Mikee and Ria had just arrived from New York City. All they talked about was where and what they ate and what was new and popular in the city. Captivated, I listened as my mind transported itself to the streets of New York imagining these items making waves in the Big Apple. One of the dishes they mentioned was a Fried Chicken that caused a long queue of diners. Bon Chon Chicken is a Korean fried chicken that is deep fried twice then tossed in a sweet and mildly spicy sauce. Mikee believed in this new craze so much, he contemplated on getting a franchise and opening one in Vancouver where he and Ria reside.
As always, word of this new craze spread like wildfire reaching as far as Manila. And like many products that are a hit abroad, they get duplicated. I recall driving along the main road of BF Parañaque on my way to Hanakazu, the best Japanese restaurant outside a hotel. My eye caught sight of a Korean restaurant offering a crispy fried chicken also with a glazed sauce coating. This was way before I had heard of this Korean specialty. I remember the pictures of the place looked so appetizing, I had to buy a few pieces just to taste. It was good, but it wasn’t something I would crave for. It was similar to a crispy chicken dish I once watched chef Henry Chiong of Good Earth Tea room prepare in a cooking demo. Now that dish was good.
A few years after, many versions of this Korean specialty, like mushrooms have sprouted all over the metropolis, all claiming to be the best version. One opened along Jupiter street in Makati; taste was okay but it looked like a home cooked fried chicken. Then another opened in Banawe street in Quezon City. Charlie’s also has the same concept. Also good but I guess because deep-frying tends to make a dish oily, I can only have a few. Then another opened along Katipunan across Ateneo. I have never tried it but my nephew and upcoming young film director Gio Puyat raves about it.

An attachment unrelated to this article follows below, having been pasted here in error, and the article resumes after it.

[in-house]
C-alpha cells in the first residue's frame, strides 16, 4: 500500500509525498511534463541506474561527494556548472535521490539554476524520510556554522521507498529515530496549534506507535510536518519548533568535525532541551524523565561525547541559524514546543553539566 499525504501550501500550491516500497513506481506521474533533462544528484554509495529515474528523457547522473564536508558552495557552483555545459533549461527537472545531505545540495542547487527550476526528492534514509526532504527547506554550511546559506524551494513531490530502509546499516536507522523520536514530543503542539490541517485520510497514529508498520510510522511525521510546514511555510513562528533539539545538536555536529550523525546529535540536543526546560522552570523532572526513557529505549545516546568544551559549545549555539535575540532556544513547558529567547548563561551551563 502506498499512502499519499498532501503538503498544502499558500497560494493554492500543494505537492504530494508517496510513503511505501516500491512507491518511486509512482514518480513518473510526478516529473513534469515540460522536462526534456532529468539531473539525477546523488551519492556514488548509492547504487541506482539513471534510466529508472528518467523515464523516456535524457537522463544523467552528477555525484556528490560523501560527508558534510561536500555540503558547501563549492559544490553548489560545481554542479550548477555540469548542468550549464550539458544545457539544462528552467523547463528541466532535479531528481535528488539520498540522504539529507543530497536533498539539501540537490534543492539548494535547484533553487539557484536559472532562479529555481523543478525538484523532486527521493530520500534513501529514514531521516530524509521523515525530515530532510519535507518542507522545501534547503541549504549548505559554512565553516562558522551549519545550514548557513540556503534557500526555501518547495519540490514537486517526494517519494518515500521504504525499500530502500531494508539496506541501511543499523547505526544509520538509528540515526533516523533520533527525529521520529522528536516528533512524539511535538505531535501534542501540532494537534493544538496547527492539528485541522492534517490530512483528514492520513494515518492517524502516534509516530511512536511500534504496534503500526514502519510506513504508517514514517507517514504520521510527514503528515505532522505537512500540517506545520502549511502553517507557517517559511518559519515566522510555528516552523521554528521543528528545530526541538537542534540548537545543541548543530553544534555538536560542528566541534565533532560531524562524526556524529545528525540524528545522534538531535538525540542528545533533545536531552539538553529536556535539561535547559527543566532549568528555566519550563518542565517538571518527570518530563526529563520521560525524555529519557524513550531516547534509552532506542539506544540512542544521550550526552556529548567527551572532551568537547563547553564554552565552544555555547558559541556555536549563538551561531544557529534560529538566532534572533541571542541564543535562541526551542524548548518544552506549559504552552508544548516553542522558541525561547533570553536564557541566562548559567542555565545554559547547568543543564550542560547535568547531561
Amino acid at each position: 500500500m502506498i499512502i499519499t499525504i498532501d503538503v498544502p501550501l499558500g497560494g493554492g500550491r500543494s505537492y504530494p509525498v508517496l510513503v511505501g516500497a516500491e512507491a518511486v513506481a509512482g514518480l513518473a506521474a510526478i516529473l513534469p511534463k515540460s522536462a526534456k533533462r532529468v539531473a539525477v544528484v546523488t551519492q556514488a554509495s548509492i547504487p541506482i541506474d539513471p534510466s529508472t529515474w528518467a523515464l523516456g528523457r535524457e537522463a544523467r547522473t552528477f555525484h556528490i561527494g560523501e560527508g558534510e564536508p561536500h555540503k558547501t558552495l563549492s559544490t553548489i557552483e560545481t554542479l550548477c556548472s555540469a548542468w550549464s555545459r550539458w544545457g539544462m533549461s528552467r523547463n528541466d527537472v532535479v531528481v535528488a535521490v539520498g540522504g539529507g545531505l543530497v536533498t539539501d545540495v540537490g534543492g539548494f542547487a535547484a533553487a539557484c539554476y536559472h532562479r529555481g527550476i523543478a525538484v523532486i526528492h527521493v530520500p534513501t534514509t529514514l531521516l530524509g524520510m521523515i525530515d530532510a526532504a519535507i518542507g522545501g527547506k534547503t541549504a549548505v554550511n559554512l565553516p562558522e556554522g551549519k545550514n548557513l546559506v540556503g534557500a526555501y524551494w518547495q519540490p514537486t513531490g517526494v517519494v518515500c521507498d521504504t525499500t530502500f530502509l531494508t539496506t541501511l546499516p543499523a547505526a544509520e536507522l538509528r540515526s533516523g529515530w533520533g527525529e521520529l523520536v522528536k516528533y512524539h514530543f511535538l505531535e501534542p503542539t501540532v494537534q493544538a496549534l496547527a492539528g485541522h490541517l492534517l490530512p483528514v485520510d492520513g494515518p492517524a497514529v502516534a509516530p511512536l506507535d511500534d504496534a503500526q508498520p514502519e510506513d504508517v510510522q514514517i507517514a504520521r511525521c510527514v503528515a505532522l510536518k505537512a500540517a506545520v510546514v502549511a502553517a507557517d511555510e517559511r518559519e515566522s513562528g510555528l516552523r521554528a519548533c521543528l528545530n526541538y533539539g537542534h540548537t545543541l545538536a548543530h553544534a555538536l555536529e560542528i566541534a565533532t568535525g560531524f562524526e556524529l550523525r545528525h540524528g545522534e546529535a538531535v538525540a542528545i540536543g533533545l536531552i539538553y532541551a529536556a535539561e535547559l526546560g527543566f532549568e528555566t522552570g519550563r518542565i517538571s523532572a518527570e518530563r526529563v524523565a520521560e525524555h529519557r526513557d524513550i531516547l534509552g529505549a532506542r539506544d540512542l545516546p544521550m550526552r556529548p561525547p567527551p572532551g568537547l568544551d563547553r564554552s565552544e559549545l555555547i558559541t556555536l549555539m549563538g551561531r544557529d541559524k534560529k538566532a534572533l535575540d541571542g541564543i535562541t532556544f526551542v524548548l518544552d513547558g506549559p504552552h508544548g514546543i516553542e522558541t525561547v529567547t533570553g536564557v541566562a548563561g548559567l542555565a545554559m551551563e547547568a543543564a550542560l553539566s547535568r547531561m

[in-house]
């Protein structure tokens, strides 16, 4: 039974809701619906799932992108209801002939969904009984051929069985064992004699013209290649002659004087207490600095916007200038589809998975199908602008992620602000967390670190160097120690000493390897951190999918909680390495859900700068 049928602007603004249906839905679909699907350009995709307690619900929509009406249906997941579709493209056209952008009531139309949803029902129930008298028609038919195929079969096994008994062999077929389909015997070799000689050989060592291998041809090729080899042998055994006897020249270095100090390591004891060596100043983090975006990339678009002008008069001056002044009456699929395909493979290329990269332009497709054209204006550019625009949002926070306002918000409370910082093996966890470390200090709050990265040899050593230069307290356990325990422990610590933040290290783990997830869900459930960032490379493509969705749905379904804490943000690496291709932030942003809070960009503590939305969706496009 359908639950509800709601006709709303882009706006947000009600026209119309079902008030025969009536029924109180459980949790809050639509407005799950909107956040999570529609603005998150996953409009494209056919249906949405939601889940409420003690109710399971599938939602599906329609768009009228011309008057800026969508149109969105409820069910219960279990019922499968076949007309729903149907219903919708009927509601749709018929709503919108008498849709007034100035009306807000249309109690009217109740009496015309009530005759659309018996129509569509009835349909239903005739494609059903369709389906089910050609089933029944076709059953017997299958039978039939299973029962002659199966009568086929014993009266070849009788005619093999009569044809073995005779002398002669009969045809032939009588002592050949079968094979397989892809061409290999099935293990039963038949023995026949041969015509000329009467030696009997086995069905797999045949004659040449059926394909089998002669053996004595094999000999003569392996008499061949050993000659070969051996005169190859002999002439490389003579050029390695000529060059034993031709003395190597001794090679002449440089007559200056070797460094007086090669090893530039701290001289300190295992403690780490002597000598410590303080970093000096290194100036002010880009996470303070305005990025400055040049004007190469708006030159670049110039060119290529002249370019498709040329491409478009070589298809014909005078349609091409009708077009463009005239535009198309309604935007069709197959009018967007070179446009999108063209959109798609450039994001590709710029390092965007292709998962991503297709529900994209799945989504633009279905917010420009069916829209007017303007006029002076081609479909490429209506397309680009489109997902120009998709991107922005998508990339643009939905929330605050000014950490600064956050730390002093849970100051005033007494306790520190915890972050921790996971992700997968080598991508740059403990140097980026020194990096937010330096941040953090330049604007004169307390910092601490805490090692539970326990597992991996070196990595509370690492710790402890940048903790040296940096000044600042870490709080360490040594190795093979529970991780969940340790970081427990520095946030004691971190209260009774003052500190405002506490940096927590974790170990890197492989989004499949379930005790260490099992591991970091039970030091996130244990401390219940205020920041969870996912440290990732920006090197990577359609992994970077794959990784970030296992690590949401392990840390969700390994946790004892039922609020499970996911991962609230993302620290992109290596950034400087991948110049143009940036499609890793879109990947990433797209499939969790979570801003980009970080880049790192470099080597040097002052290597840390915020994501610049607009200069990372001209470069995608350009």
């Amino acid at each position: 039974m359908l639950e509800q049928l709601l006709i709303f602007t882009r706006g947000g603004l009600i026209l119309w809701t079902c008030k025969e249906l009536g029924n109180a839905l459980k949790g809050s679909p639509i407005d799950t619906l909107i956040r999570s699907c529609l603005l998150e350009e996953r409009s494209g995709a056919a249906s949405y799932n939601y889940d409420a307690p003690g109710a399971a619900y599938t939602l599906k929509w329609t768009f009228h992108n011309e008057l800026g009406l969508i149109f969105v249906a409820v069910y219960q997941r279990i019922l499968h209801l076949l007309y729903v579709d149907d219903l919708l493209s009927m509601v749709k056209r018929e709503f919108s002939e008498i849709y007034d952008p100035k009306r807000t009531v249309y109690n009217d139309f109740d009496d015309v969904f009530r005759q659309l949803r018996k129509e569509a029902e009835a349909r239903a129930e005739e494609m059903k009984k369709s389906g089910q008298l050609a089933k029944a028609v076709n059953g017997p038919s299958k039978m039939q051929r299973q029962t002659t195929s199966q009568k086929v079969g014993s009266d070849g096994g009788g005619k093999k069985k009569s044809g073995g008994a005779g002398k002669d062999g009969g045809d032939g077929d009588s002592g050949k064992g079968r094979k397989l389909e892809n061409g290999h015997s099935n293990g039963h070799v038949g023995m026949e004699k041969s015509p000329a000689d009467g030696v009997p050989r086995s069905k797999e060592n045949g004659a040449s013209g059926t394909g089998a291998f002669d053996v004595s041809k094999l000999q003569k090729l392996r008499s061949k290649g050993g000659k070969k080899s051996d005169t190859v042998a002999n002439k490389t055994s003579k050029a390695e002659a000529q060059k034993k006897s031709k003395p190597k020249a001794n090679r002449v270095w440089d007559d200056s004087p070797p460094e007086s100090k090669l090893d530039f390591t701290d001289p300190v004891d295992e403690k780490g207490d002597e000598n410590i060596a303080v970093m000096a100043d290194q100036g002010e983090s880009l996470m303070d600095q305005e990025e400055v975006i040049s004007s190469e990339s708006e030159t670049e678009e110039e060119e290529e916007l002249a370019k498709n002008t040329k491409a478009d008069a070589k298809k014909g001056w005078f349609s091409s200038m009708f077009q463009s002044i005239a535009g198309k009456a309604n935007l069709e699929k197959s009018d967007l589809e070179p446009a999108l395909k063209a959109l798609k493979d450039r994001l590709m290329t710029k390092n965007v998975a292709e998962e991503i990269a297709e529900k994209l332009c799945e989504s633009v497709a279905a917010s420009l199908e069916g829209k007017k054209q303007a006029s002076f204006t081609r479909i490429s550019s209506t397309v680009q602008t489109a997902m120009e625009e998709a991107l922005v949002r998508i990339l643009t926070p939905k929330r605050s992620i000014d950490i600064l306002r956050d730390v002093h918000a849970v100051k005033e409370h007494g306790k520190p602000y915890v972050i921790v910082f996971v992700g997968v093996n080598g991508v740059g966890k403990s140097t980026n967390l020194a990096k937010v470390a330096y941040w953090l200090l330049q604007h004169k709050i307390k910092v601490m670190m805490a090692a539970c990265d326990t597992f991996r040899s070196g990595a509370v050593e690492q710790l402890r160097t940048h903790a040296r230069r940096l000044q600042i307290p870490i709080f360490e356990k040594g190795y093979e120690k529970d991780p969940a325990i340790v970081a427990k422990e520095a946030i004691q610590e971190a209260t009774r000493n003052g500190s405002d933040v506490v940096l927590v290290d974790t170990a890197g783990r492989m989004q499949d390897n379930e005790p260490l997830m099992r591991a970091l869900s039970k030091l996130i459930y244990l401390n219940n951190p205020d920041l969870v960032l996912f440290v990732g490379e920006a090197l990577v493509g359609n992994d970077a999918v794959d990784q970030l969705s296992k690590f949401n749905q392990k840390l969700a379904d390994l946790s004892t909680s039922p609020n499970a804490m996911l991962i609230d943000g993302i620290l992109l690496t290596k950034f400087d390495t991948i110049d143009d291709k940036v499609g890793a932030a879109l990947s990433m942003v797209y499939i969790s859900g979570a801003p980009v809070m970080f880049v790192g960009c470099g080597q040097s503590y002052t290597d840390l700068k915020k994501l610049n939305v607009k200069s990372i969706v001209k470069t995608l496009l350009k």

One day, I got a call from one of my fellow culinary addicts and buddy JP Paz. Like me, he tries all these places that have been trying to duplicate Bon Chon chicken. Four Fingers is in SM North Edsa. It also has the same characteristics as all the rest but there are two things that draw me to this version. It is a hit in Singapore, and even after having it when it is no longer hot and fresh, the morsels were still crispy. The very next day, I drove all the way to SM. I had just had lunch but I was so intrigued, I just had to try it.
The place looks like your typical fast food joint, bright and neat. Their specialty? Crispy fried chicken like all the rest, legs and wings. The chicken is served in a tin lunch box container with some rice. It seems that once the chicken is fried until crispy, instead of tossing the chicken in some sauce, they brush the sauce over it. Interesting. Four Fingers has 2 kinds of sauce. I got the more popular soy garlic sauce. A spicy version is also available but I’ll try that some other time. One other thing I noticed, the layer of crispy coating is light and not as thick as their competitors'. In a dish like this, a major factor is the texture. Among all those I've tried, this is the best.
I enjoyed the Four Fingers chicken so much I brought an 8 piece order and a sandwich home. One cannot imagine how my growing boys eat. I have two of them, Franco and Arturo. I had barely set the food before them when right before my eyes I watched the food turn into bones and the sandwich just disappeared! They took after their dad.
This reaction I would say is an amusing gauge for the quality of this dish. There are other items on the menu, calamari and shrimp, Katsu Chicken sandwich and a Kimchi coleslaw were the ones that caught my attention.
Whenever, I have a craving for this Korean specialty, I know where to find what to me is the best.FOUR FINGERS is in SM North EDSA beside National Book Store.
If you are around the Pasig area on a weekend, checkout Il Mercanti's Market, 6 am to 2 pm every Saturday and Sunday at the parking lot of Metrowalk.